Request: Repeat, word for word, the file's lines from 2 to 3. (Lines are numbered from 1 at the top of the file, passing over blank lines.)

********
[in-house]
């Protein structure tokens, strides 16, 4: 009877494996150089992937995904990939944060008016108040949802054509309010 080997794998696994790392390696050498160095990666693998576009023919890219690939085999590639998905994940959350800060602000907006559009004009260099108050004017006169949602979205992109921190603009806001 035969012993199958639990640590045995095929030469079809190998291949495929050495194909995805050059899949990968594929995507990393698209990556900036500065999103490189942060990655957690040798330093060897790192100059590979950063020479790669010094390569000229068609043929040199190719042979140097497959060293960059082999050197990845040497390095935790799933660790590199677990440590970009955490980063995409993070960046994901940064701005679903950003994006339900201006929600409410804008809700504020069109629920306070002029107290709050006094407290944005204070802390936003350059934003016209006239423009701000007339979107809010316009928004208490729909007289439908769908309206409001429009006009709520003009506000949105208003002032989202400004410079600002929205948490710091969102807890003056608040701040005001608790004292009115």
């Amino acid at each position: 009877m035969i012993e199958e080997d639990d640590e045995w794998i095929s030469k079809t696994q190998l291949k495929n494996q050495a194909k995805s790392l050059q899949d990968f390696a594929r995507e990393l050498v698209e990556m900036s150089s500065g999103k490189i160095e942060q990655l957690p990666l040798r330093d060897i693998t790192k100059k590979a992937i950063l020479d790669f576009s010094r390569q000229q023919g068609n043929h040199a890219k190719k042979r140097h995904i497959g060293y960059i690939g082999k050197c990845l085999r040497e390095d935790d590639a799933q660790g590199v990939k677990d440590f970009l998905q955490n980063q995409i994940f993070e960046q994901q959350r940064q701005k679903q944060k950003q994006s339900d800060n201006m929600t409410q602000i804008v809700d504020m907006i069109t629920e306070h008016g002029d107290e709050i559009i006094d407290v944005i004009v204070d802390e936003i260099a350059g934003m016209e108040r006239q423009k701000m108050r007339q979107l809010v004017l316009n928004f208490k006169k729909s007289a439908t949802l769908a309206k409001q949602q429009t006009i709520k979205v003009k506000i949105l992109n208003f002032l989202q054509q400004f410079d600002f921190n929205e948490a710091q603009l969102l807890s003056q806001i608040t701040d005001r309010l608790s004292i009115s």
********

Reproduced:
């Protein structure tokens, strides 16, 4: 009877494996150089992937995904990939944060008016108040949802054509309010 080997794998696994790392390696050498160095990666693998576009023919890219690939085999590639998905994940959350800060602000907006559009004009260099108050004017006169949602979205992109921190603009806001 035969012993199958639990640590045995095929030469079809190998291949495929050495194909995805050059899949990968594929995507990393698209990556900036500065999103490189942060990655957690040798330093060897790192100059590979950063020479790669010094390569000229068609043929040199190719042979140097497959060293960059082999050197990845040497390095935790799933660790590199677990440590970009955490980063995409993070960046994901940064701005679903950003994006339900201006929600409410804008809700504020069109629920306070002029107290709050006094407290944005204070802390936003350059934003016209006239423009701000007339979107809010316009928004208490729909007289439908769908309206409001429009006009709520003009506000949105208003002032989202400004410079600002929205948490710091969102807890003056608040701040005001608790004292009115």
């Amino acid at each position: 009877m035969i012993e199958e080997d639990d640590e045995w794998i095929s030469k079809t696994q190998l291949k495929n494996q050495a194909k995805s790392l050059q899949d990968f390696a594929r995507e990393l050498v698209e990556m900036s150089s500065g999103k490189i160095e942060q990655l957690p990666l040798r330093d060897i693998t790192k100059k590979a992937i950063l020479d790669f576009s010094r390569q000229q023919g068609n043929h040199a890219k190719k042979r140097h995904i497959g060293y960059i690939g082999k050197c990845l085999r040497e390095d935790d590639a799933q660790g590199v990939k677990d440590f970009l998905q955490n980063q995409i994940f993070e960046q994901q959350r940064q701005k679903q944060k950003q994006s339900d800060n201006m929600t409410q602000i804008v809700d504020m907006i069109t629920e306070h008016g002029d107290e709050i559009i006094d407290v944005i004009v204070d802390e936003i260099a350059g934003m016209e108040r006239q423009k701000m108050r007339q979107l809010v004017l316009n928004f208490k006169k729909s007289a439908t949802l769908a309206k409001q949602q429009t006009i709520k979205v003009k506000i949105l992109n208003f002032l989202q054509q400004f410079d600002f921190n929205e948490a710091q603009l969102l807890s003056q806001i608040t701040d005001r309010l608790s004292i009115s």